Share on Facebook

Share on Twitter

Share on LinkedIn

Share on Email

Share More

Punishment of dismissal should be proportional to the gravity of the mistake: The Supreme Court of India

Bidisha Ghoshal ,
  24 January 2023       Share Bookmark

Court :
The Supreme Court of India
Brief :

Citation :
Civil Appeal No. 219/2023

CASE TITLE:

Union of India & Ors v. Const Sunil Kumar.

DATE OF ORDER:

19 January 2023.

JUDGE(S):

Hon’ble Mr. Justice M. R Shah.

PARTIES:

Petitioner- Union of India.

Respondent- Const Sunil Kumar.

SUBJECT:

In the present case, the Court is asking for an explanation of an appeal by the Union of India and others against a judgment passed by the High Court of Judicature for Rajasthan Bench at Jaipur. The High Court had set aside the penalty imposed by the disciplinary authority on the respondent and directed the appellants to reinstate him in service with notional benefits without any back wages. The Union of India and others are appealing this decision, arguing that the penalty should still stand.

BRIEF FACTS: 

  • In the present case, the respondent was serving in the Central Reserve Police Force (CRPF), a disciplined force. A departmental enquiry was initiated against him and he was served with a chargesheet alleging various charges of gross misconduct and disobedience of orders.
  • The respondent was dismissed from the Central Reserve Police Force (CRPF) based on a departmental enquiry. 
  • The dismissal was confirmed by the Appellate Authority. 
  • The respondent then filed a writ petition in the High Court challenging the penalty. The Single Judge dismissed the writ petition. 
  • The respondent then appealed to the Division Bench of the High Court, which set aside the penalty of dismissal and ordered the respondent's reinstatement in service with notional benefits. 
  • The Division Bench's judgment and order is the subject of the present appeal.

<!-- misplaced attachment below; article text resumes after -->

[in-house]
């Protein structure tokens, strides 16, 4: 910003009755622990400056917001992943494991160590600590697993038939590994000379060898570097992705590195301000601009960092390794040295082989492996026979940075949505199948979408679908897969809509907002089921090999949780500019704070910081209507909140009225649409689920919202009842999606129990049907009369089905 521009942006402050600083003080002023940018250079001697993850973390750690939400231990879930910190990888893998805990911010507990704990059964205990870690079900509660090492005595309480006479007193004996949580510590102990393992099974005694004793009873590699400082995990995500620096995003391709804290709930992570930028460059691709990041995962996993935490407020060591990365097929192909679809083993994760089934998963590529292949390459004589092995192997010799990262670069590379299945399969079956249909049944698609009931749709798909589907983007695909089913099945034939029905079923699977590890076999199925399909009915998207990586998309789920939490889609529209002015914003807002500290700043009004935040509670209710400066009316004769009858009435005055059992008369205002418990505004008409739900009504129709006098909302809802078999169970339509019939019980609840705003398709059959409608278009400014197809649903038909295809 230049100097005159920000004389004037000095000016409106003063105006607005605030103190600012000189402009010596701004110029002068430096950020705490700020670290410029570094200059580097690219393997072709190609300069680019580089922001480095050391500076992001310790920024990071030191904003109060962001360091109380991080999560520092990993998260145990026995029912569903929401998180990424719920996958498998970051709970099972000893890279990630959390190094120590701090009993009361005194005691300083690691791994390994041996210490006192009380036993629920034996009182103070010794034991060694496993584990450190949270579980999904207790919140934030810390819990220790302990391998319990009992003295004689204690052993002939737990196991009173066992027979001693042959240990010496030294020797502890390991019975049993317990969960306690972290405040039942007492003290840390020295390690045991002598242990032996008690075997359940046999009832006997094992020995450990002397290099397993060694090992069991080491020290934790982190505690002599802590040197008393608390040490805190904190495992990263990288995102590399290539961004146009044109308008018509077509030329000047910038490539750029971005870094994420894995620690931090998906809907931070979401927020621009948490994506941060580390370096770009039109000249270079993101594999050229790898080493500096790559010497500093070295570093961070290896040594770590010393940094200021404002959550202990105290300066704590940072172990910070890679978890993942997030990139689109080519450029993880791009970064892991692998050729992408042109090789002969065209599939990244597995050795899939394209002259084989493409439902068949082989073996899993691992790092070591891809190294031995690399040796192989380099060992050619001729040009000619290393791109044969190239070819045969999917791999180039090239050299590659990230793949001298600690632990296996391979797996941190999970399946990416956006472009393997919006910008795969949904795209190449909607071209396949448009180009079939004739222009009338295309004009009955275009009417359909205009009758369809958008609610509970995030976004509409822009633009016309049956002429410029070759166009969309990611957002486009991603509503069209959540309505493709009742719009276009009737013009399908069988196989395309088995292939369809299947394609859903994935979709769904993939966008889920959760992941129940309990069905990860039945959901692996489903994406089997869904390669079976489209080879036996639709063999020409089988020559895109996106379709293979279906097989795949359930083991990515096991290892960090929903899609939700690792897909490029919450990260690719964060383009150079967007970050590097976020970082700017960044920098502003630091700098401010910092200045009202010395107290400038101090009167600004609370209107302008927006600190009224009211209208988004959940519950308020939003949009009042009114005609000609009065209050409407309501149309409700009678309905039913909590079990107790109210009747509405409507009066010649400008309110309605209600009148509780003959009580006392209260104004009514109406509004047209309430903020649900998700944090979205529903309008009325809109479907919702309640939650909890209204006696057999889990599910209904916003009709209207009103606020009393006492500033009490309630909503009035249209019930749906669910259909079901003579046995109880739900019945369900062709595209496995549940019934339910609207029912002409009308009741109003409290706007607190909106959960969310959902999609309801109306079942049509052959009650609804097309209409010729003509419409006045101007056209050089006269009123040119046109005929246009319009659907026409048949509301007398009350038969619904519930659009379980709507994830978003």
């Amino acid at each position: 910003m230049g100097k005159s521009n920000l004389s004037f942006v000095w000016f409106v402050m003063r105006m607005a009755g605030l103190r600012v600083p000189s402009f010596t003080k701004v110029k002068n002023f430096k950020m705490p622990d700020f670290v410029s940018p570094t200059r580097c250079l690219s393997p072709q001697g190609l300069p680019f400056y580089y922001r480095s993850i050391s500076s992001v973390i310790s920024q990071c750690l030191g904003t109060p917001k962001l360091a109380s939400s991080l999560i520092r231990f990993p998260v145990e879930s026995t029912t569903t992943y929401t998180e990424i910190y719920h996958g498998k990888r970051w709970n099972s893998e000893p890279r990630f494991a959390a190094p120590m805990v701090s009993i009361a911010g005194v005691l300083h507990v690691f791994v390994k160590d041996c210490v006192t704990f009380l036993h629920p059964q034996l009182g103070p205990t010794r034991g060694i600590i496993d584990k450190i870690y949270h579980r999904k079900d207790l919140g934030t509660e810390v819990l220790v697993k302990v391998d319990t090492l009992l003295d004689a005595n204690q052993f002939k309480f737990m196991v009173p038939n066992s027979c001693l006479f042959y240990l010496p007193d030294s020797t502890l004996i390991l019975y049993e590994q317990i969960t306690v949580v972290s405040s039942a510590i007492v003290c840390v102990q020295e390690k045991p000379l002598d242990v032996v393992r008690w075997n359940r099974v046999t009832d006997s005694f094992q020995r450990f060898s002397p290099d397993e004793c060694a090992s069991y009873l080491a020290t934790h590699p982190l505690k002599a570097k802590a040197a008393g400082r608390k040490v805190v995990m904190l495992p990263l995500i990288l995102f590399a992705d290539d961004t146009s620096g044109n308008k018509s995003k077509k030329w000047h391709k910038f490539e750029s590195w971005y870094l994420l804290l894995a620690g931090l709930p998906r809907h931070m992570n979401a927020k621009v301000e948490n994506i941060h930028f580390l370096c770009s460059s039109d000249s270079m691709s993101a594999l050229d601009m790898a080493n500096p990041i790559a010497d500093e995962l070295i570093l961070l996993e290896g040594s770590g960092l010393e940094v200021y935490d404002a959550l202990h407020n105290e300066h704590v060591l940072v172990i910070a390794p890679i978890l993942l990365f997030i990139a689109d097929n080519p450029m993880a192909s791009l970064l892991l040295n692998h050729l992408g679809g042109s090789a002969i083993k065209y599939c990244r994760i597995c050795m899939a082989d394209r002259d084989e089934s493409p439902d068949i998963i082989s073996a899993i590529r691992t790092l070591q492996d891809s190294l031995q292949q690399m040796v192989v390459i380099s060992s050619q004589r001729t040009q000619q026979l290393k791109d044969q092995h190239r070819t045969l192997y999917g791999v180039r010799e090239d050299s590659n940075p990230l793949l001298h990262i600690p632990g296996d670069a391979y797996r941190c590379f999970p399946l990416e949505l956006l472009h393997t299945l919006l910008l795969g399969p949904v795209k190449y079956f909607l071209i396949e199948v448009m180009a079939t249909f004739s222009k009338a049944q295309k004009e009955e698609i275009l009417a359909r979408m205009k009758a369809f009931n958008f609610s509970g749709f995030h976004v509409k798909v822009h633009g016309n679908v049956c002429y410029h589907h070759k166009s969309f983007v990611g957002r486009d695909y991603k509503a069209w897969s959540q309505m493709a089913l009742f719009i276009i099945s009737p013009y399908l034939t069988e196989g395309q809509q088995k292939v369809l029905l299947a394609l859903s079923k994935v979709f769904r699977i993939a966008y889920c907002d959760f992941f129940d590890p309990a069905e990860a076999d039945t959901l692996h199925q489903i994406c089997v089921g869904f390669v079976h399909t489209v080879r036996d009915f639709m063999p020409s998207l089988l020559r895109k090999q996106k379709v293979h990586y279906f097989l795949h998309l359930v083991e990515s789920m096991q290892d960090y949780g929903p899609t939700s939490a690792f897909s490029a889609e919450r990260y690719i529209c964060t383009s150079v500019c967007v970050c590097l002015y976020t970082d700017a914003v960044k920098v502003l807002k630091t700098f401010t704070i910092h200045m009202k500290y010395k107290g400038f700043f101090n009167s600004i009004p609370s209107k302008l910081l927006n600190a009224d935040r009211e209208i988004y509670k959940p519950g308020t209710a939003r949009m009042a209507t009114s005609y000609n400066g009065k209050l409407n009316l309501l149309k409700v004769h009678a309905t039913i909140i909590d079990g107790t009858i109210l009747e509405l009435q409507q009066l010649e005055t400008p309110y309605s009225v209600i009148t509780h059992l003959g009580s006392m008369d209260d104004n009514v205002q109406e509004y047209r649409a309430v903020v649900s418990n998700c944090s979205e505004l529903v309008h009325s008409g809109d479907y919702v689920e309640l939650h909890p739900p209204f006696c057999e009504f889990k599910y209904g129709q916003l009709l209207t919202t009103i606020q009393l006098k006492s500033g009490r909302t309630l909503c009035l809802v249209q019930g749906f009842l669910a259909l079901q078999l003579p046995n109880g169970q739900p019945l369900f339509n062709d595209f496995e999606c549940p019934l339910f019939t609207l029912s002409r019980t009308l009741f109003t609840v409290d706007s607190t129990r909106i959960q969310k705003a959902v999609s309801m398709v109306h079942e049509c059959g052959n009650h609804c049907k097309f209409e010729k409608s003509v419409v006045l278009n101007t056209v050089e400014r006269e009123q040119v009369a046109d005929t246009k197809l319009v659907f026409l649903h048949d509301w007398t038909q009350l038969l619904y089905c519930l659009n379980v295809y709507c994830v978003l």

QUESTIONS RAISED:

  • Whether the interference of the High Court was justified when a judgement was already given?

ARGUMENTS ADVANCED BY THE APPELLANT:

  • The Appellant counsel is arguing that the Division Bench of the High Court made a serious mistake in overturning the decision to impose a penalty of dismissal on the respondent and instead reinstating them to their position in the service. 
  • The appellant counsel believes that the penalty of dismissal should stand and the respondent should not be reinstated.
  • Ms. Diwan, the learned ASG, is arguing that the penalty of dismissal from service given to the respondent was justified. 
  • She is submitting that the charges and misconduct proved against the respondent were very serious and not befitting a soldier working in a disciplined force like the CRPF. 
  • Ms. Diwan is also submitting that the order of penalty of dismissal was passed after following the due procedure as required under Rule 27 of the CRPF Rules, 1955 and that it is not disproportionate to the charges and misconduct proved.
  • The order of penalty of dismissal imposed upon the delinquent respondent was done so in exercise of powers under Section 11 of the CRPF Act, 1949. She is arguing that reliance placed upon Sections 9 and 10 of the CRPF Act, 1949 by the Division Bench of the High Court was misplaced, since the consideration of heinous offence or less heinous offence would only have bearing on the order of imprisonment, not the imposition of penalty of dismissal. She is citing the case of Union of India v. Ram Karan [(2022) 1 SCC 373] as a basis for her argument.
  • The learned ASG is arguing that the penalty imposed by the Division Bench of the High Court on the respondent for his misconduct was too lenient and should be overturned. She is arguing that the respondent was working in a disciplined force, the Central Reserve Police Force (CRPF), and that he demonstrated insubordination by disobeying orders from his superiors and even threatening them with dire consequences, which cannot be tolerated in such an environment. Therefore, she believes that the penalty should be harsher than what the Division Bench of the High Court imposed.

ARGUMENTS ADVANCED BY THE RESPONDENT: